11 November 2015
London’s top financiers and executives warn that a British vote to leave the European Union will have dire consequences: economic chaos, diminished trade opportunities and a decline in the City of London’s role as a premier hub for global business and finance.
Investor Richard Tice says they don’t speak for him.
“The biggest risk is staying in something that, frankly, is flat-lining and not helping its citizens,” Tice, chief executive officer of property-investment firm Quidnet Capital Partners, said over an early-morning cappuccino across from his office in London’s gilded Mayfair district.
A slim 51-year-old from England’s industrial Midlands whose firm manages about 500 million pounds ($756 million) worth of real estate, Tice is backing a campaign in favor of exit. A two-year stint in Paris in the 1990s convinced him Britain and continental Europe have fundamentally different cultures — and that his country has nothing to lose from going its own way.
Tice is among a small group of prominent financial-sector figures publicly backing a U.K. departure from the EU. Others say they’ll endorse leaving if Prime Minister David Cameron doesn’t negotiate fundamental changes to the U.K’s relationship with the rest of Europe — more fundamental than those Cameron favors.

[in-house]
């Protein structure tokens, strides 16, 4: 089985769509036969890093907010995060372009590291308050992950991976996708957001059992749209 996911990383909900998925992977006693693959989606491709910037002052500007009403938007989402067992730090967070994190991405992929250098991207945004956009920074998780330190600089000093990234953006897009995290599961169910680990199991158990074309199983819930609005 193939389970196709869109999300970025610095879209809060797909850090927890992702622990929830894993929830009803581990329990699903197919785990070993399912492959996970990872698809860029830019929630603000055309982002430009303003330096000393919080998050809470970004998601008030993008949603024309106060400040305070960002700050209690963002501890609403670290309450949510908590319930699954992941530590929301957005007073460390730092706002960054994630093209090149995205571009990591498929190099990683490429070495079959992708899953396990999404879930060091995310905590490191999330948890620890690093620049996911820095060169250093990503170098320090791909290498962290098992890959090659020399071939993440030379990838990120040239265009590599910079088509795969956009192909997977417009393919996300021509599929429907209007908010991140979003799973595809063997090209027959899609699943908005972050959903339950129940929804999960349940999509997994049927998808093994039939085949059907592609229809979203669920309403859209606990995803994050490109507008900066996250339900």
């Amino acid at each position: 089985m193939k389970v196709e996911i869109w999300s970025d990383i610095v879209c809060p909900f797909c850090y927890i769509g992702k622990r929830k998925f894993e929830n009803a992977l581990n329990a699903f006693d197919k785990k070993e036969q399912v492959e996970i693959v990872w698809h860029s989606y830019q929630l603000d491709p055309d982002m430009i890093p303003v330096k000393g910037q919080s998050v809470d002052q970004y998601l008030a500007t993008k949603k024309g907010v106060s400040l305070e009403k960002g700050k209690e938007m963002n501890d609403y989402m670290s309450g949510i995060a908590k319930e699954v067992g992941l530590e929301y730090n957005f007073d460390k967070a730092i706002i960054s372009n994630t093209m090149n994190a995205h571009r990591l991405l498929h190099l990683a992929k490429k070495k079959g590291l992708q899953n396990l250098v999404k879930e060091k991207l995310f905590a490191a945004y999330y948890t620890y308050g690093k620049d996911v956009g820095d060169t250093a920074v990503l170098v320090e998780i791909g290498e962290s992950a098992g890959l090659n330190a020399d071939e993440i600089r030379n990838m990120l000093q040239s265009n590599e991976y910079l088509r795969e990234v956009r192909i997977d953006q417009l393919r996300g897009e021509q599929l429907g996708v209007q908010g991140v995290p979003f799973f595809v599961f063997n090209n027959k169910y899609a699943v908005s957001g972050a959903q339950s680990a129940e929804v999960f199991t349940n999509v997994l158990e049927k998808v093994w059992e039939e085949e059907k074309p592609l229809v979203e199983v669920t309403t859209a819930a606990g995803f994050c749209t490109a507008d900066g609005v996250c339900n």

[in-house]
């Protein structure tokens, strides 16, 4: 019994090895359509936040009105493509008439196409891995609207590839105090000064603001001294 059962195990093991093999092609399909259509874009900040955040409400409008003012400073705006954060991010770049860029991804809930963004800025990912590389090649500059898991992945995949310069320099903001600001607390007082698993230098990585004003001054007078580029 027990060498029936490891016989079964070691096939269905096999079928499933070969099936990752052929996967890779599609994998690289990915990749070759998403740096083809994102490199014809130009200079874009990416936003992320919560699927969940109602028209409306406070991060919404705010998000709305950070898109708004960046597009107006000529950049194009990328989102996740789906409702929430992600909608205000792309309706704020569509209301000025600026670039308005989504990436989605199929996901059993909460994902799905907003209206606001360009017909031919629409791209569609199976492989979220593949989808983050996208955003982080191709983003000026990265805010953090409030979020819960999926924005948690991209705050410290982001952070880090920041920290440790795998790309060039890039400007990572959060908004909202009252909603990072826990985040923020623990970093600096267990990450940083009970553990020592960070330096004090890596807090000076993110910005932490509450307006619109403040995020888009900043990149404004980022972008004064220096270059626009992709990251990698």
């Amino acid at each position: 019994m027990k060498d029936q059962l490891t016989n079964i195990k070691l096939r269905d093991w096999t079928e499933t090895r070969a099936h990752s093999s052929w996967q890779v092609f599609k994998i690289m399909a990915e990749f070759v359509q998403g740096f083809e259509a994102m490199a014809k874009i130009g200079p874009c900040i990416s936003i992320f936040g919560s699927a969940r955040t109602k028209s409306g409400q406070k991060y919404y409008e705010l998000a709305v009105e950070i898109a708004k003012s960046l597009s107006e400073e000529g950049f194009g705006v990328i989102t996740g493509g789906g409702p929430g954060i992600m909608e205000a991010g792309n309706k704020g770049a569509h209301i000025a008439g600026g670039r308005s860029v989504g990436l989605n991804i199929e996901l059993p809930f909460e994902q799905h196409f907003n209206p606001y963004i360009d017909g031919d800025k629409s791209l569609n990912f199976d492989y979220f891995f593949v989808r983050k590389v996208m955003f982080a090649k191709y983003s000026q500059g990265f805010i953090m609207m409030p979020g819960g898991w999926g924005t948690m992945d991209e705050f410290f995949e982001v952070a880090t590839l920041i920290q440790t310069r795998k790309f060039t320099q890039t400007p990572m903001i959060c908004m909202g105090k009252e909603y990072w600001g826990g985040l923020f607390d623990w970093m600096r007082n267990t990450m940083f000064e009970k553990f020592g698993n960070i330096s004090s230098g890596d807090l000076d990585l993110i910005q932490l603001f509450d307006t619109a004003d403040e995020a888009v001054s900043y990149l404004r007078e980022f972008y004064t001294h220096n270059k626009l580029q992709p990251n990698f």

Cameron Tuesday laid out his demands, which include changes to welfare rules for immigrants, cutting the regulatory burden on business and giving the U.K. an opt-out from the EU’s official goal to be an “ever-closer union.” Nonetheless, the premier said he believes staying in a reformed EU “will be unambiguously in our national interest.” The EU Commission immediately criticized his proposals on migrants.
That Britain should leave the EU is very much a minority view in the boardroom, especially at big companies. An April-May poll of 1,259 members of the Institute of Directors business group found that two-thirds agreed that the benefits of membership outweighed the negatives. Among large companies only, 71 percent were positive.
Nonetheless, the divisions show Cameron can’t count on unanimous support from the business community in his push to win voter endorsement of the reforms he’s seeking. He and Chancellor George Osborne say they will campaign for an “in” vote if they can negotiate devolving power to London from Brussels.